With the CVT research site, Complete Vocal Institute aims to make the data, research and knowledge easily accessible for everyone interested in voice research, and for anyone who wants to understand and study the human voice. The site is continued to be developed on a regular basis. A very handy feature are the notifications that readers can automatically receive whenever a page on the research site is updated. All old versions of any page will also be stored, and researchers can link to the exact version of any article or page so references can be used in scientific work.

This video gives you a little glimpse into the CVT research done by Cathrine Sadolin and Julian McGlashan:

 

Get Body Smart

Get Body Smart is an online human anatomy and physiology textbook. What I especially like about Get Body Smart are the tutorials with interactive animations that help you learn about the functions of the human body, and the quizzes that come in handy if you want to check your knowledge on the subjects! Although it might be tempting for singers to just study the anatomy of the larynxpharynx anrespiratory system, remember to also have a look at the functions of the rest of the body, such as the muscular system and skeletal system too. 

…it’s all connected!

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Music video: Better Man Than He by Sivu

I love this music video and keep referring to it as a vocal anatomy and physiology resource, because not only is it informative and interesting for “vocal nerds”, but it’s also connecting research with art and shows us the human instrument in action during singing. If you’re interested in learning more about the nasal passage and sound colour in singing with this video, check out a mini-lesson that I wrote inspired by the video.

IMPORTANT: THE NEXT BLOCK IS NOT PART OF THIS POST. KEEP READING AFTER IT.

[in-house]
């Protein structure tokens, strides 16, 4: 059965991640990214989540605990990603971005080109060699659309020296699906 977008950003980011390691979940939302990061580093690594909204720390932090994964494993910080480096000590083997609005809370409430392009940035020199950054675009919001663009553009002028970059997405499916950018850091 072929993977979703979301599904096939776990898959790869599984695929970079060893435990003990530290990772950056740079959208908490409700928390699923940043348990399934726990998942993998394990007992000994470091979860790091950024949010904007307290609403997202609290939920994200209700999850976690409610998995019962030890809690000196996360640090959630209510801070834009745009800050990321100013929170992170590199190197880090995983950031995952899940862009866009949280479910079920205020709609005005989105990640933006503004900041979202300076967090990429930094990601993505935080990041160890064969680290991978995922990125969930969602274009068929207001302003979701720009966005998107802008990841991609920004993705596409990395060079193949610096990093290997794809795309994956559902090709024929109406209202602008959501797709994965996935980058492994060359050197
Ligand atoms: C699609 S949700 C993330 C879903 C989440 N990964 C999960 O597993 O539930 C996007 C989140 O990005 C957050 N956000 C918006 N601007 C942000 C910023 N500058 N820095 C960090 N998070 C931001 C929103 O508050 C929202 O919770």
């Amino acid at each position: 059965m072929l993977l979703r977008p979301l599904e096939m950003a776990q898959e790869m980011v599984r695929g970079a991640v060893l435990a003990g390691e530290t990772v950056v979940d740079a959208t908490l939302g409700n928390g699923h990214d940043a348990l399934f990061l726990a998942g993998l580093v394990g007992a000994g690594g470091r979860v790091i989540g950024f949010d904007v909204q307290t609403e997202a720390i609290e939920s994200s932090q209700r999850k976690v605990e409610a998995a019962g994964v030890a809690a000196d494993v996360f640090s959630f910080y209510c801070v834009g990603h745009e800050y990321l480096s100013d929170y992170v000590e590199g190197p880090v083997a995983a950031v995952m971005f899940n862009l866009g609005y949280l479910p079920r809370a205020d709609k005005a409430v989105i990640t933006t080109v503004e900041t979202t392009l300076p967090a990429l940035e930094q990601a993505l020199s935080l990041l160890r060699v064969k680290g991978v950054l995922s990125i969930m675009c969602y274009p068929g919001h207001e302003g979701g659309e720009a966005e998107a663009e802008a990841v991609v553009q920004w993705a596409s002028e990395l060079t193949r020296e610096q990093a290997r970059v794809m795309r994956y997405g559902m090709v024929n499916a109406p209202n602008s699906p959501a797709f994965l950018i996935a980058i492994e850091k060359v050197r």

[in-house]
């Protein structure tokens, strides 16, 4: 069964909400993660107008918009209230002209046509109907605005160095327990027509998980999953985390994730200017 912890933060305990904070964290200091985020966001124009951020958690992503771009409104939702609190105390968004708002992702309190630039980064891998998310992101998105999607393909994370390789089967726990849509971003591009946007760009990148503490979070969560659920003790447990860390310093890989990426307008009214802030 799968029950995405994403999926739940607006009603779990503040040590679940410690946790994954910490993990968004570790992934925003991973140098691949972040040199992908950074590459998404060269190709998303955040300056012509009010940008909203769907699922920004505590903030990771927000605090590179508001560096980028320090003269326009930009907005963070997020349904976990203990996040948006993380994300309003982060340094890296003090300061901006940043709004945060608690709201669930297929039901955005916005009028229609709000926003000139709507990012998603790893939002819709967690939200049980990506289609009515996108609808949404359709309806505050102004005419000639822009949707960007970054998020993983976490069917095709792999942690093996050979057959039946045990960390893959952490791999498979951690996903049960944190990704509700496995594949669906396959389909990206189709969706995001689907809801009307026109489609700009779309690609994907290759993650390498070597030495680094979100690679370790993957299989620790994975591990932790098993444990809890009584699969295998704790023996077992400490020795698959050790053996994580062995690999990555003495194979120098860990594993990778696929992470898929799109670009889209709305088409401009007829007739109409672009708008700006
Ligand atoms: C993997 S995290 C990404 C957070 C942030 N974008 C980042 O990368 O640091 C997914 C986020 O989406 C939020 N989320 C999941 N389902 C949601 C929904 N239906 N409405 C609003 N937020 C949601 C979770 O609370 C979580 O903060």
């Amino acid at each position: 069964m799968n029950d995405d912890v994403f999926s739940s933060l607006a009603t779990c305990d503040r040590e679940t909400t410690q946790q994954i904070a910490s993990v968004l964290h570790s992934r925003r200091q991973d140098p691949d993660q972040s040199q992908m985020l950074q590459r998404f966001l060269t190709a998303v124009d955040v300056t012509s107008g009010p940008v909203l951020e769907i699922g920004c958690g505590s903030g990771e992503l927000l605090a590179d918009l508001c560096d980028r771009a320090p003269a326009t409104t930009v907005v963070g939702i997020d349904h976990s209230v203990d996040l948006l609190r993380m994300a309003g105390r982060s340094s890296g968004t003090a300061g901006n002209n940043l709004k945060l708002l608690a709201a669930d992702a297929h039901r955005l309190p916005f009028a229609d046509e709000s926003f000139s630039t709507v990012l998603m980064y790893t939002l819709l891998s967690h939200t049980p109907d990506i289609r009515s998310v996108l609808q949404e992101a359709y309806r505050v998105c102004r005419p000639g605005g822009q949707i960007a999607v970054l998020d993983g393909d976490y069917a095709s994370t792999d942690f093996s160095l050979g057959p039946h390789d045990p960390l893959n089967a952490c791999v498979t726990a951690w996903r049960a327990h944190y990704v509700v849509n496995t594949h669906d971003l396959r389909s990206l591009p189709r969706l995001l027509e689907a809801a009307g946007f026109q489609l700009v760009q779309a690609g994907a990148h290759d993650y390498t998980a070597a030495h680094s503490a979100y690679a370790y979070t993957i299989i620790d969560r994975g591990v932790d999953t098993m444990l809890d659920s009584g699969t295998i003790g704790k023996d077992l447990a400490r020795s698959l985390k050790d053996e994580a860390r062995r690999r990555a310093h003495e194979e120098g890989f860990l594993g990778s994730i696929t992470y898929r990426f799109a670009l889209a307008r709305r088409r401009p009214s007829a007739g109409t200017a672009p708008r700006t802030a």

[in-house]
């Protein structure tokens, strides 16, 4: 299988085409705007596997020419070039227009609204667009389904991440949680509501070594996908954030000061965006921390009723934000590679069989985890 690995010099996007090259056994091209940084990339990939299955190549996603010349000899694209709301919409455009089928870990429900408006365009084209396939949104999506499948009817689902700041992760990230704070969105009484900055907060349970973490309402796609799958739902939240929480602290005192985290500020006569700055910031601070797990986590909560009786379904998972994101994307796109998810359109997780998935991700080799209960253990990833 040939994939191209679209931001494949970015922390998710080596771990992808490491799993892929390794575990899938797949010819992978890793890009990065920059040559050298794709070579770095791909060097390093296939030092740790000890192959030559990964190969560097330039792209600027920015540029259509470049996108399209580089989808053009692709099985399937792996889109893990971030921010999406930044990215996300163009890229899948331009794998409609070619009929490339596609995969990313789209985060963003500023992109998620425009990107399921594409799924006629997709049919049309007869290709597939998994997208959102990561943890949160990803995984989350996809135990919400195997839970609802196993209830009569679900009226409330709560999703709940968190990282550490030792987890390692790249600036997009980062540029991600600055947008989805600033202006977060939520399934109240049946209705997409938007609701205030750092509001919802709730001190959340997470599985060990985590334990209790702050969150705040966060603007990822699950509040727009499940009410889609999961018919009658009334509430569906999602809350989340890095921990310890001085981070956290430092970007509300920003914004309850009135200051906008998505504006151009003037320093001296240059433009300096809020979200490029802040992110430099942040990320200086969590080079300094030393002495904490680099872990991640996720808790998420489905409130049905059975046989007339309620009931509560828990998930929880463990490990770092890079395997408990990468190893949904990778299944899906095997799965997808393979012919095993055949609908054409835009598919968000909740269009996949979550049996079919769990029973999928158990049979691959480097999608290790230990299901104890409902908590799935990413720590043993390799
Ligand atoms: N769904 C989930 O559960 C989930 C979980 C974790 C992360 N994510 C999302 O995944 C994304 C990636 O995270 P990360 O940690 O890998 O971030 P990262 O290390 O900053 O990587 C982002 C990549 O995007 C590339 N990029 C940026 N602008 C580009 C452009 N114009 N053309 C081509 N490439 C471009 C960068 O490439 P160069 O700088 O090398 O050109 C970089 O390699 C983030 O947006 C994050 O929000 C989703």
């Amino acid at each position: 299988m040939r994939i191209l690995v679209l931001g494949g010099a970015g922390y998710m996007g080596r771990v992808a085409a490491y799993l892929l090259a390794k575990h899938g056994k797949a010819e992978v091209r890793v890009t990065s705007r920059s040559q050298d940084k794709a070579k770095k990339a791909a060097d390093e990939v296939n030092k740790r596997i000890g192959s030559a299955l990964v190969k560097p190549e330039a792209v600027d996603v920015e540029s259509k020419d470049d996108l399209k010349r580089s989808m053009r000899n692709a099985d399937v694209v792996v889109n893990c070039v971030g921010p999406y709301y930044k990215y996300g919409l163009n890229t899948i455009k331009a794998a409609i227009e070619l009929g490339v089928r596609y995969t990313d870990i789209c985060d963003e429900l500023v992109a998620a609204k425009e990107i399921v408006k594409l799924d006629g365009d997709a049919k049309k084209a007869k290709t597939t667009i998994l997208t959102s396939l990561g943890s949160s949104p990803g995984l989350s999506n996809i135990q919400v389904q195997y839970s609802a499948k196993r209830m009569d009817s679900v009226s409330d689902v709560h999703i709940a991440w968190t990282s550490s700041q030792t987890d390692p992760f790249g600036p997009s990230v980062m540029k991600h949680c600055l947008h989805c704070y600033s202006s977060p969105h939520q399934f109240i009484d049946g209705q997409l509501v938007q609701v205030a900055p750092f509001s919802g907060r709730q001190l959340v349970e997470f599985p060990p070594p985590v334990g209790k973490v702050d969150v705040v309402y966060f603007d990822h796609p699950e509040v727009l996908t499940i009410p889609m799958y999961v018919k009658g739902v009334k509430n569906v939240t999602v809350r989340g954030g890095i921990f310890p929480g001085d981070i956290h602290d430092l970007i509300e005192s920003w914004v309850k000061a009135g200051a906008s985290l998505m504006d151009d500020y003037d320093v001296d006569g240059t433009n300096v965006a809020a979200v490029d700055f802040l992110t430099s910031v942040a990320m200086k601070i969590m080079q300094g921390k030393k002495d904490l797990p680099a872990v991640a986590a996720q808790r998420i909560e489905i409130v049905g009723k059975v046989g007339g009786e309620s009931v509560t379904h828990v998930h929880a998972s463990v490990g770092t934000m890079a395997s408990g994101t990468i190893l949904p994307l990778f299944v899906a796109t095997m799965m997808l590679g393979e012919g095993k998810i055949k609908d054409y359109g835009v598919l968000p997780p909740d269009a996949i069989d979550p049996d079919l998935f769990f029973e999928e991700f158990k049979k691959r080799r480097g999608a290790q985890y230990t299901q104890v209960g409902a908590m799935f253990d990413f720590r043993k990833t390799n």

Vocal Process / Build Your Own Larynx

Jeremy Fisher and Gillyanne Kayes from Vocal Process in The UK have tons of valuable resources available for singers and singing teachers. One of my favorite resources from Vocal Process is the ‘Build Your Own Tilting Larynx‘. In all its simplicity, this paper larynx can help you or your students learn many things about the larynx and its functions. The model is available as a free PDF template download, and you might also want to check out the video with building instructions:

 

3D View of Diaphragm

This simple video shows the movements of the diaphragm during respiration. I have found it a helpful learning aid for singers who need visual feedback or who are eager to know about the “logic” behind things:

 

Choosing a Vocal Method

Yesterday I gave two workshops  for the singing students of the Jazz & Pop department at ArtEZ Conservatory. The workshop was an introduction to the techniques in CVT (Complete Vocal Technique), I gave a presentation about the philosophy behind CVT, an overview of the techniques, and worked with a couple of singers individually in a masterclass. I enjoyed working with the students a lot. They were eager to try out different sounds and techniques, and asked me a lot of good questions. One of the questions that I got yesterday inspired me to write this blog post.